Up from Slavery

Up from Slavery

Washington (1856-1915) rose to become the most influential spokesman for African Americans of his day. In this eloquently written book, he describes events in a remarkable life that began in bondage and culminated in worldwide recognition.

Historic Sites and Landmarks that Shaped America: From Acoma Pueblo to Ground Zero [2 volumes]

From Acoma Pueblo to Ground Zero

Historic Sites and Landmarks that Shaped America: From Acoma Pueblo to Ground Zero [2 volumes]

Exploring the significance of places that built our cultural past, this guide is a lens into historical sites spanning the entire history of the United States, from Acoma Pueblo to Ground Zero. • Covers locations across the entire United States • Includes photographs, illustrations, and sidebars • Serves as both an educational and research tool

My Larger Education

Being Chapters from My Experience

My Larger Education

"The celebrated African American leader describes his influences and outlines his views, in which racial identities unite rather than separate. Washington proposed that most African Americans would benefit from a practical trade rather than a liberal arts education -- a position that clashed with others, including W. E. B. Dubois, and ignited an enduring debate"--

The African American Male School Adaptability Crisis (Amsac)

Its Source and Solution Planted in the African American Garden of Eden

The African American Male School Adaptability Crisis (Amsac)

The African American Male School Adaptability Crisis (AMSAC) cannot be solved by the school alone. It is a race problem which can only be solved if we black males provide the leadership in tackling our three major demons which now mainly account for the problem: IQ lag-fatherless families-crime. AMSAC had its origin about 100 years ago when, after the death of Washington, DuBois gained ascendancy in our African American Garden of Eden and replaced Washingtons brains, property, and character gospel with a civil rights agenda. That agenda has led to a civil-rights fixation and our second bondage, Victimology, wherein being the victim has become part of our core identity and made us psychological slaves. Rather than being proud and self-reliant, disproportionately, we have come to see ourselves as victims who are entitled to system help and special treatment. This bondage and it is a bondage -- vitiates our manhood and the energy and drive required to pursue the adaptation pathway paved by Washington, but demonized by DuBois. Return to that pathway and we can confront and conquer AMSAC and our three major demons. Guided by history and the research evidence, this book details how. Its 20 chapters make for long reading, but, just by reading the first and last chapters, you can get the message. The motto of the proposed evidence-based experimental program, the African American Male Career Pathway Program (AMCAP). A special appeal is made to black athletes and entertainers to help propagate this motto and support the proposed high school student clubs (Student AMCAPs) in its implementation.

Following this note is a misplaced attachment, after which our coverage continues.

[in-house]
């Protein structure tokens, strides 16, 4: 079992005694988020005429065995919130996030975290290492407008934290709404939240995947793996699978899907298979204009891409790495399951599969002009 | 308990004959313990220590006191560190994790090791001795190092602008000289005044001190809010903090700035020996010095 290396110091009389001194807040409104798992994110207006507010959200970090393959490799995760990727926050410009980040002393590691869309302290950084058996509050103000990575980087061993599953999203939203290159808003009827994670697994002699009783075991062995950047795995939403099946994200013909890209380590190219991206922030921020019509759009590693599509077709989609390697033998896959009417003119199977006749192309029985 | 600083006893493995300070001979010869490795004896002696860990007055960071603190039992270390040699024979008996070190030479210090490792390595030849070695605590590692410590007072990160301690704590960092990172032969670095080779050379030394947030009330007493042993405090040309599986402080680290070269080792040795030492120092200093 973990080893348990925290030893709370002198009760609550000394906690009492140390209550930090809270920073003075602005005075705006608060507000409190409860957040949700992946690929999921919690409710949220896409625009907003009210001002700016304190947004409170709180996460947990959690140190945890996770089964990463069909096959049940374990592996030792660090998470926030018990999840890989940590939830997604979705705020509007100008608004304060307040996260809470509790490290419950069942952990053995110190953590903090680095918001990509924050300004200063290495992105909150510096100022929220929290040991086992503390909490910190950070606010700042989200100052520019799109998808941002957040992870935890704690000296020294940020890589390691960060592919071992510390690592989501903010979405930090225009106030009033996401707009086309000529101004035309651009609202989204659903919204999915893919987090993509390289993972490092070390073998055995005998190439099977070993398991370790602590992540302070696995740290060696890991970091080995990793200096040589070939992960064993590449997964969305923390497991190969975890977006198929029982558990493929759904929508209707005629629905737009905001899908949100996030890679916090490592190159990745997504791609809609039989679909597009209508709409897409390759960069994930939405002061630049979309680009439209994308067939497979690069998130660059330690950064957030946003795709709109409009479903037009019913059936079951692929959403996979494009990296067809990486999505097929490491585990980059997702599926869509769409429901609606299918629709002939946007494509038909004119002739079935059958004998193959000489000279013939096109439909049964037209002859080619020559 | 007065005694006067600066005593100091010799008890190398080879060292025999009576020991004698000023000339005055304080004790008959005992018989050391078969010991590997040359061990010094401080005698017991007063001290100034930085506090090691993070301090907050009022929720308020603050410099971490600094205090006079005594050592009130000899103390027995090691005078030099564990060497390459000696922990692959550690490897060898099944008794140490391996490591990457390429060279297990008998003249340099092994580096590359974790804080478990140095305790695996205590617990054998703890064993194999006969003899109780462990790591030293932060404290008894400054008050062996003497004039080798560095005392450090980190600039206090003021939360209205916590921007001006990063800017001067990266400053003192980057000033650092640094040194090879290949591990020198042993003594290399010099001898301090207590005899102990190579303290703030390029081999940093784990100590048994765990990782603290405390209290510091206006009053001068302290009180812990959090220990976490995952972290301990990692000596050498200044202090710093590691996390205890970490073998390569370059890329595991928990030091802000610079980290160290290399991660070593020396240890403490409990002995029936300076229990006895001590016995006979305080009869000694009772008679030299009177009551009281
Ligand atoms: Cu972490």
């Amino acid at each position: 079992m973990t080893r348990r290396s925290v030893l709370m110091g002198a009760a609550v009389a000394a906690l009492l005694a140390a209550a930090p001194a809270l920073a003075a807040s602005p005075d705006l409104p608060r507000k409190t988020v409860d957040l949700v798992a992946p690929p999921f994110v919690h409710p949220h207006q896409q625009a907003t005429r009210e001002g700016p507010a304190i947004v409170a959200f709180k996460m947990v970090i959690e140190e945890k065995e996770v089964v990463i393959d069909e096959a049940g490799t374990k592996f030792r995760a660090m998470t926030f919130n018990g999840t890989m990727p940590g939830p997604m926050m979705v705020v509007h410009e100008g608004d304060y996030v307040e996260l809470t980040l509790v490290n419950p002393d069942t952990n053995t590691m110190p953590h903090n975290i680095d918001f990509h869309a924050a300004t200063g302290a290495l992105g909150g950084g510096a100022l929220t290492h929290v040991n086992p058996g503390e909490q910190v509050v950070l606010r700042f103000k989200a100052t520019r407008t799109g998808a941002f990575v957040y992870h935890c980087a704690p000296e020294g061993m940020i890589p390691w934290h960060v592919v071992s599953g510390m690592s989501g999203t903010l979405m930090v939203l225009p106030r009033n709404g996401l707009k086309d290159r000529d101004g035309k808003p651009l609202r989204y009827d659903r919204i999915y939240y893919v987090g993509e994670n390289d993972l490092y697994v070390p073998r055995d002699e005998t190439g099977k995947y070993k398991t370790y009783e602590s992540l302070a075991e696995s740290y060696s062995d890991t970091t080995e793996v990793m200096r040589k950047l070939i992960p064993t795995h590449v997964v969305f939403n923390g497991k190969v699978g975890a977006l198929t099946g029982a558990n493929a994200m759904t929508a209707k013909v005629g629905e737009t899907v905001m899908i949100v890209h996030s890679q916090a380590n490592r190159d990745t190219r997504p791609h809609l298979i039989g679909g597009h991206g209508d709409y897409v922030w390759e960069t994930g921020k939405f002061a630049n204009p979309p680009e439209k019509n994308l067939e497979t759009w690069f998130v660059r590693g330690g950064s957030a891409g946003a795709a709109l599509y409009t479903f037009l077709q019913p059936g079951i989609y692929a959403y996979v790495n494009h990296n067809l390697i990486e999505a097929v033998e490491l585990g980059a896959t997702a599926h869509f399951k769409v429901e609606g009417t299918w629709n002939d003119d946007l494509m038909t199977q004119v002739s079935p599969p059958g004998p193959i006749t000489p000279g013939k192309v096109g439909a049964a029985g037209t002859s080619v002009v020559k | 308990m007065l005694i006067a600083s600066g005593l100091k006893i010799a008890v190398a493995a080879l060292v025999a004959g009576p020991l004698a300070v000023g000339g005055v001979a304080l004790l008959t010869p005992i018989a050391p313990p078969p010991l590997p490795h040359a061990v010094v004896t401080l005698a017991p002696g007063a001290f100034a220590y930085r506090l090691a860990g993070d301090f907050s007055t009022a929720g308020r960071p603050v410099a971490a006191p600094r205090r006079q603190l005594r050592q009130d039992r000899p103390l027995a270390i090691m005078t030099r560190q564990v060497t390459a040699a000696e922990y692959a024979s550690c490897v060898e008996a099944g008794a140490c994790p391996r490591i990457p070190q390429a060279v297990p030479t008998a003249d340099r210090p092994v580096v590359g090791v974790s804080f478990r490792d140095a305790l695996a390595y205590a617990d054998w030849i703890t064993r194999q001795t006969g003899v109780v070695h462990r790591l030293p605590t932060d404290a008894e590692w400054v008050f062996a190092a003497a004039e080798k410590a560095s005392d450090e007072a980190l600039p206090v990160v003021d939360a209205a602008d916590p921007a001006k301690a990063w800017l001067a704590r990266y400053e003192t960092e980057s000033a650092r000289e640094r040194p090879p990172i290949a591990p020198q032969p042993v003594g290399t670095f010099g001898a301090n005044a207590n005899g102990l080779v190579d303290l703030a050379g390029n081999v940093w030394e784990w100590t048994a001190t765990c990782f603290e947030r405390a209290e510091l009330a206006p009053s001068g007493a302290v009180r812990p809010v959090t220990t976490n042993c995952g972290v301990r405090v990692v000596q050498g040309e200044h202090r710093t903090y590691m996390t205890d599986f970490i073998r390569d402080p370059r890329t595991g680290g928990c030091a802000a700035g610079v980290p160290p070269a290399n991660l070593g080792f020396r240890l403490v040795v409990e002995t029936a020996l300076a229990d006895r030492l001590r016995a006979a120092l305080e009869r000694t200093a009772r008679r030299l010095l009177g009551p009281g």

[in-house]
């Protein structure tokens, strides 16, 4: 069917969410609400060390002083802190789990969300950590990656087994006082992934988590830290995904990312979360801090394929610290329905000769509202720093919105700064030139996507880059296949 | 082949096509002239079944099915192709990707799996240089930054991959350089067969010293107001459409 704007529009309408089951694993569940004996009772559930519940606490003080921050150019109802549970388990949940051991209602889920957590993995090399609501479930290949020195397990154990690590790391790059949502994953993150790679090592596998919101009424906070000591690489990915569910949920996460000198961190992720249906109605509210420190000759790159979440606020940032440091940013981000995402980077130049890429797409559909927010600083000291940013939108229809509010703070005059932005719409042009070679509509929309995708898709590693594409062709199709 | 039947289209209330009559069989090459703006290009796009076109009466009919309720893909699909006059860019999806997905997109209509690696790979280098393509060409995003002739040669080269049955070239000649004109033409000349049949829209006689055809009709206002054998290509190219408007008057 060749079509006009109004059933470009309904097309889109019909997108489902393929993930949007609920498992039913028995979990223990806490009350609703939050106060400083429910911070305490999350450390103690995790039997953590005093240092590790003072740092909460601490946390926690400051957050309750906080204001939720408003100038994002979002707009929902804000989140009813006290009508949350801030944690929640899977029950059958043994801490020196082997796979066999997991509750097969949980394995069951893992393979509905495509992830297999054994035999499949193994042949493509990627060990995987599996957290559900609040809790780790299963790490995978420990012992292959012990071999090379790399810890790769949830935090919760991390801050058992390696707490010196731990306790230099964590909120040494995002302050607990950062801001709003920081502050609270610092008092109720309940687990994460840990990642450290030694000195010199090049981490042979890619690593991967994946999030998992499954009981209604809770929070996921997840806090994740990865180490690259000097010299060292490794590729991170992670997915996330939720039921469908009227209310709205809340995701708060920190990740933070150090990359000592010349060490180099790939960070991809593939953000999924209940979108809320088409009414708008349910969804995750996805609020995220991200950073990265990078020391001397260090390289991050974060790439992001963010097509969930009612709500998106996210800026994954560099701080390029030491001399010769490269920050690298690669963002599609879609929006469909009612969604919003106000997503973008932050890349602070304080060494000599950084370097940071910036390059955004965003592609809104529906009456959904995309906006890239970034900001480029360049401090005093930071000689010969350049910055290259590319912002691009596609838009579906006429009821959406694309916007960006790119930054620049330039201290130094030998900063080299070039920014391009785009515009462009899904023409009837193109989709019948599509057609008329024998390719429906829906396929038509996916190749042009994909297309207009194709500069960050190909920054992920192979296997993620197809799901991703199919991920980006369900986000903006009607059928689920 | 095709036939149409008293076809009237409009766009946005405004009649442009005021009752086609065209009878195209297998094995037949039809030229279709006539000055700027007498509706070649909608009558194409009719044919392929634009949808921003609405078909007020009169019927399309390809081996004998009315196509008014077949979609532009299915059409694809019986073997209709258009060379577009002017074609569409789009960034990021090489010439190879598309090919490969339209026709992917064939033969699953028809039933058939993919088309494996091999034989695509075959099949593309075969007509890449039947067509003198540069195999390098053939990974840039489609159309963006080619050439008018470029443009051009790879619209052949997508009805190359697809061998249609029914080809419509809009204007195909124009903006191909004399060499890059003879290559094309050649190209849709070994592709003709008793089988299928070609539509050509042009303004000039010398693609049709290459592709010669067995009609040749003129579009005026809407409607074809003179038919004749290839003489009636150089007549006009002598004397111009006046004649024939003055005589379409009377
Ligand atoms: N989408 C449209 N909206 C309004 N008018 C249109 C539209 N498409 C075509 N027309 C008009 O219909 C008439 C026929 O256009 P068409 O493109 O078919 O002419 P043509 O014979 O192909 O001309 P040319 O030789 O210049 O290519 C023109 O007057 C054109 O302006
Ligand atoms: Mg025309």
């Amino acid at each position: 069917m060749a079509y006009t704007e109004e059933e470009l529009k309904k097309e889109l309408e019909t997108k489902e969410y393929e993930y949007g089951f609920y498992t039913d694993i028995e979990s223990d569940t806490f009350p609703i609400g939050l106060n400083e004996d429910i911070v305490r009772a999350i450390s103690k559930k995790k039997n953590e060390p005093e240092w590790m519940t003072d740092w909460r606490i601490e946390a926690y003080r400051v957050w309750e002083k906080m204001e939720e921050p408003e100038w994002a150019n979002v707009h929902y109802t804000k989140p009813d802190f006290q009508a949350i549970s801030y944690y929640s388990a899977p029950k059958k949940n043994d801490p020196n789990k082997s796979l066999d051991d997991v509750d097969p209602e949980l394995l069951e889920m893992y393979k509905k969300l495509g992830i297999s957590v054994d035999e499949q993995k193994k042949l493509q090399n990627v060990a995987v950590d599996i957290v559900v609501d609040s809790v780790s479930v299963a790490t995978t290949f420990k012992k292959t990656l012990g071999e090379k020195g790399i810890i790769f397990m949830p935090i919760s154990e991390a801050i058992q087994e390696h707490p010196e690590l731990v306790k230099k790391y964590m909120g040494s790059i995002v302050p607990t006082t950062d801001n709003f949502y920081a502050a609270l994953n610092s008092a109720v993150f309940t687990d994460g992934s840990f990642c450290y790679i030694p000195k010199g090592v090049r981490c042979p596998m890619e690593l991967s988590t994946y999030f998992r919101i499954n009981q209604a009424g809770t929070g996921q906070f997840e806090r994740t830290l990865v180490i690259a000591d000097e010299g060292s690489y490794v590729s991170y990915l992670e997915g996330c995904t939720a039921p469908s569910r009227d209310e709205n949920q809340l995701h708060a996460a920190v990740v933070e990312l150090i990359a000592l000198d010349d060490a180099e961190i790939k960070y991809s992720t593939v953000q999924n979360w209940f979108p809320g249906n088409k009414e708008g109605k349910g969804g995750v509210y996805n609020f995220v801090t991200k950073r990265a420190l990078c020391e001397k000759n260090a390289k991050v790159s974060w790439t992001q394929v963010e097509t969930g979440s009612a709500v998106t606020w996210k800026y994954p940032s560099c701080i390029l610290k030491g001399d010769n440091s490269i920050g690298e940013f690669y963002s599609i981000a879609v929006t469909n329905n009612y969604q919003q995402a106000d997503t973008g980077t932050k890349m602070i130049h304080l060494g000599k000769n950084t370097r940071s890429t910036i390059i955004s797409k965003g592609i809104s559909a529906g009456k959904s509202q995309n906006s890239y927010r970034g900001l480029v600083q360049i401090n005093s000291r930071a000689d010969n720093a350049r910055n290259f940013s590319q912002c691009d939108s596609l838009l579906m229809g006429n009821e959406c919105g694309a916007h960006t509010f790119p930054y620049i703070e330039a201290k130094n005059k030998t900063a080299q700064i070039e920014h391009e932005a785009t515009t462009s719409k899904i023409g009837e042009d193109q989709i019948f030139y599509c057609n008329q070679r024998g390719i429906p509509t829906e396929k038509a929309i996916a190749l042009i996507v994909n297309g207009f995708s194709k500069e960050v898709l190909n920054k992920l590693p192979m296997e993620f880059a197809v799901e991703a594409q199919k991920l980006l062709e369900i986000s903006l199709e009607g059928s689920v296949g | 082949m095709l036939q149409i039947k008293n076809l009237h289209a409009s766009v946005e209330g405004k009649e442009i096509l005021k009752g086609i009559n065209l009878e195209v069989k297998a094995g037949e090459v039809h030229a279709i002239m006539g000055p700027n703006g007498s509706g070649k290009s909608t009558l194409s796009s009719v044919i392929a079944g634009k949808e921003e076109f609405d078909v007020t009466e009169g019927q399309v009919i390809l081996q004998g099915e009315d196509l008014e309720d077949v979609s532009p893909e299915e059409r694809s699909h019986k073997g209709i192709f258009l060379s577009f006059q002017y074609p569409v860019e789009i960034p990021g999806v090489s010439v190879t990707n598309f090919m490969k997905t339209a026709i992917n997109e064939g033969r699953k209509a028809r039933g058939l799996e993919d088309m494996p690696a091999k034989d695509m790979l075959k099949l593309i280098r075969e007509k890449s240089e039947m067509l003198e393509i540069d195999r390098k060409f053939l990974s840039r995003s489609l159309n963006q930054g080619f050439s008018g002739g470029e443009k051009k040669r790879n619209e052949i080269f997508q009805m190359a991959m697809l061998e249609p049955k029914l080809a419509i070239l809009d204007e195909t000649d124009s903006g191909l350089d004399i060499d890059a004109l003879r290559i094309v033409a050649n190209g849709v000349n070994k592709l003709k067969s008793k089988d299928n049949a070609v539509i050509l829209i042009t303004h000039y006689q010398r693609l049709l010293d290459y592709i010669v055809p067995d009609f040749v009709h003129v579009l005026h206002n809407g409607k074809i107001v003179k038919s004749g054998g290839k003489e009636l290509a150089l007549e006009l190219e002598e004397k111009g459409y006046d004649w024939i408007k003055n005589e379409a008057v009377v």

Uncle Tom's Cabin as Visual Culture

Uncle Tom's Cabin as Visual Culture

"Examines the artwork of Hammatt Billings, George Cruikshank, Winslow Homer, Eastman Johnson, Henry Ossawa Tanner, and Thomas Satterwhite Noble to show how, as Uncle Tom's Cabin gained popularity, visual strategies were used to coax the subversive potenti

An American Quilt: Unfolding a Story of Family and Slavery

An American Quilt: Unfolding a Story of Family and Slavery

Following the trail left by an unfinished quilt, this illuminating saga examines slavery from the cotton fields of the South to the textile mills of New England—and the humanity behind it. When we think of slavery, most of us think of the American South. We think of back-breaking fieldwork on plantations. We don’t think of slavery in the North, nor do we think of the grueling labor of urban and domestic slaves. Rachel May’s rich new book explores the far reach of slavery, from New England to the Caribbean, the role it played in the growth of mercantile America, and the bonds between the agrarian south and the industrial north in the antebellum era—all through the discovery of a remarkable quilt. While studying objects in a textile collection, May opened a veritable treasure-trove: a carefully folded, unfinished quilt made of 1830s-era fabrics, its backing containing fragile, aged papers with the dates 1798, 1808, and 1813, the words “shuger,” “rum,” “casks,” and “West Indies,” repeated over and over, along with “friendship,” “kindness,” “government,” and “incident.” The quilt top sent her on a journey to piece together the story of Minerva, Eliza, Jane, and Juba—the enslaved women behind the quilt—and their owner, Susan Crouch. May brilliantly stitches together the often-silenced legacy of slavery by revealing the lives of these urban enslaved women and their world. Beautifully written and richly imagined, An American Quilt is a luminous historical examination and an appreciation of a craft that provides such a tactile connection to the past.

Lincoln: A Book of Quotations

Lincoln: A Book of Quotations

The most eloquent of American presidents, Lincoln offered sagacious and frequently humorous comments on everything that mattered. This volume features his thoughts and opinions concerning politics, human nature, and many other topics.

W. E. B. Du Bois: Selections from His Writings

W. E. B. Du Bois: Selections from His Writings

Lesser-known writings include "Strivings of the Negro People," "A Negro Schoolmaster in the New South," "The Talented Tenth," "Address to the Nation: The Niagara Movement Speech," "Evolution of the Race Problem," and more.